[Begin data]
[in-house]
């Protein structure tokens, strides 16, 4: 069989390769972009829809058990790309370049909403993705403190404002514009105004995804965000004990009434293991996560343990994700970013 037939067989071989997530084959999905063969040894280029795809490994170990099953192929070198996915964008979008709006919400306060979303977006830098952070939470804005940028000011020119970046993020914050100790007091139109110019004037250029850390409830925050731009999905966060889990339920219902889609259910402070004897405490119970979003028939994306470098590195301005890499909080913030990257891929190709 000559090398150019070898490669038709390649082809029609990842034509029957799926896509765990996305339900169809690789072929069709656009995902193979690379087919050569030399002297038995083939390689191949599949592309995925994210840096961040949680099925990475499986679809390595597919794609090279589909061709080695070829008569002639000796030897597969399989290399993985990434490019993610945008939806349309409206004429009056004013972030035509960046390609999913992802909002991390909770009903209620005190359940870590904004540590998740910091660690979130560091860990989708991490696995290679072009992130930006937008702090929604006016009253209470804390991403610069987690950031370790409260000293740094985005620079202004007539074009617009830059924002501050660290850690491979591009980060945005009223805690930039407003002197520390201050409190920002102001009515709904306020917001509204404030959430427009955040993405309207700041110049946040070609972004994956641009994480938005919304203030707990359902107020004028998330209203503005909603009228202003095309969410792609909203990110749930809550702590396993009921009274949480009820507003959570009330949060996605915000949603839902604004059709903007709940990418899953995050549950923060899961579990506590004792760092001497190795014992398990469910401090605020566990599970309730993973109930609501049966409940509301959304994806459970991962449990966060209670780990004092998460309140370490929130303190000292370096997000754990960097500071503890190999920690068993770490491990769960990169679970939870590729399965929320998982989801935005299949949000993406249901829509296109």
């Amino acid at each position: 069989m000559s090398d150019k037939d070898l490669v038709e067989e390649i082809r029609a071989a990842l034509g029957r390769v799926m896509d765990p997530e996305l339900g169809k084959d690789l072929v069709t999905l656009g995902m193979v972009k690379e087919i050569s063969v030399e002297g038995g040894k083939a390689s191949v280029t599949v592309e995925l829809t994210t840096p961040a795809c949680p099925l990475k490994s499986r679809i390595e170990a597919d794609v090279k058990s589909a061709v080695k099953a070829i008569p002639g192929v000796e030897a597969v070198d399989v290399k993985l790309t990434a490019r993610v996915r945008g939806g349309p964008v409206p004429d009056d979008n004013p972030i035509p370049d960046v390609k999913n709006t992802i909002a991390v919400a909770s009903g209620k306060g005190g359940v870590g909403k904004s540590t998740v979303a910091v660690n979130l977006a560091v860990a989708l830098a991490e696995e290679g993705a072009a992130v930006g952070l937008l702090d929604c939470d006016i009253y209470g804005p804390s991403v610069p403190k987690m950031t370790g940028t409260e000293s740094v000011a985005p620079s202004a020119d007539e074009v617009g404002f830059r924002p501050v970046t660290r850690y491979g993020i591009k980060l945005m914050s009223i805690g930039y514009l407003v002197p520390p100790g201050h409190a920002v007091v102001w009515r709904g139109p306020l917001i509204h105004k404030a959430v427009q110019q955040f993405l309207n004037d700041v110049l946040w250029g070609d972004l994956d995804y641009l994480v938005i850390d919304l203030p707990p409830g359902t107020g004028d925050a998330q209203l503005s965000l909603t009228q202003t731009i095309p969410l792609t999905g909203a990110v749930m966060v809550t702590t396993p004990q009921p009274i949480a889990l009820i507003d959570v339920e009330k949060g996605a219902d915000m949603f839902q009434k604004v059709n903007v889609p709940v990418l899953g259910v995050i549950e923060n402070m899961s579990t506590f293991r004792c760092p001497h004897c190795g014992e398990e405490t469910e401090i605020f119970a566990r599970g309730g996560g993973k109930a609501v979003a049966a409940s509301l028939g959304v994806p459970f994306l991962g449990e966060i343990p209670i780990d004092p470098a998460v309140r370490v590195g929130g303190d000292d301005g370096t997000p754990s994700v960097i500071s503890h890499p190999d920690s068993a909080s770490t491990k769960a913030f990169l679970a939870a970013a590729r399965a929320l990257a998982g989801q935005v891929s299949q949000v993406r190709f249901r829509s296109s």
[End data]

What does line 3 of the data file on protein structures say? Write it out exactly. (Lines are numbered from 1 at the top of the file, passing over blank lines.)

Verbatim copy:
């Amino acid at each position: 069989m000559s090398d150019k037939d070898l490669v038709e067989e390649i082809r029609a071989a990842l034509g029957r390769v799926m896509d765990p997530e996305l339900g169809k084959d690789l072929v069709t999905l656009g995902m193979v972009k690379e087919i050569s063969v030399e002297g038995g040894k083939a390689s191949v280029t599949v592309e995925l829809t994210t840096p961040a795809c949680p099925l990475k490994s499986r679809i390595e170990a597919d794609v090279k058990s589909a061709v080695k099953a070829i008569p002639g192929v000796e030897a597969v070198d399989v290399k993985l790309t990434a490019r993610v996915r945008g939806g349309p964008v409206p004429d009056d979008n004013p972030i035509p370049d960046v390609k999913n709006t992802i909002a991390v919400a909770s009903g209620k306060g005190g359940v870590g909403k904004s540590t998740v979303a910091v660690n979130l977006a560091v860990a989708l830098a991490e696995e290679g993705a072009a992130v930006g952070l937008l702090d929604c939470d006016i009253y209470g804005p804390s991403v610069p403190k987690m950031t370790g940028t409260e000293s740094v000011a985005p620079s202004a020119d007539e074009v617009g404002f830059r924002p501050v970046t660290r850690y491979g993020i591009k980060l945005m914050s009223i805690g930039y514009l407003v002197p520390p100790g201050h409190a920002v007091v102001w009515r709904g139109p306020l917001i509204h105004k404030a959430v427009q110019q955040f993405l309207n004037d700041v110049l946040w250029g070609d972004l994956d995804y641009l994480v938005i850390d919304l203030p707990p409830g359902t107020g004028d925050a998330q209203l503005s965000l909603t009228q202003t731009i095309p969410l792609t999905g909203a990110v749930m966060v809550t702590t396993p004990q009921p009274i949480a889990l009820i507003d959570v339920e009330k949060g996605a219902d915000m949603f839902q009434k604004v059709n903007v889609p709940v990418l899953g259910v995050i549950e923060n402070m899961s579990t506590f293991r004792c760092p001497h004897c190795g014992e398990e405490t469910e401090i605020f119970a566990r599970g309730g996560g993973k109930a609501v979003a049966a409940s509301l028939g959304v994806p459970f994306l991962g449990e966060i343990p209670i780990d004092p470098a998460v309140r370490v590195g929130g303190d000292d301005g370096t997000p754990s994700v960097i500071s503890h890499p190999d920690s068993a909080s770490t491990k769960a913030f990169l679970a939870a970013a590729r399965a929320l990257a998982g989801q935005v891929s299949q949000v993406r190709f249901r829509s296109s």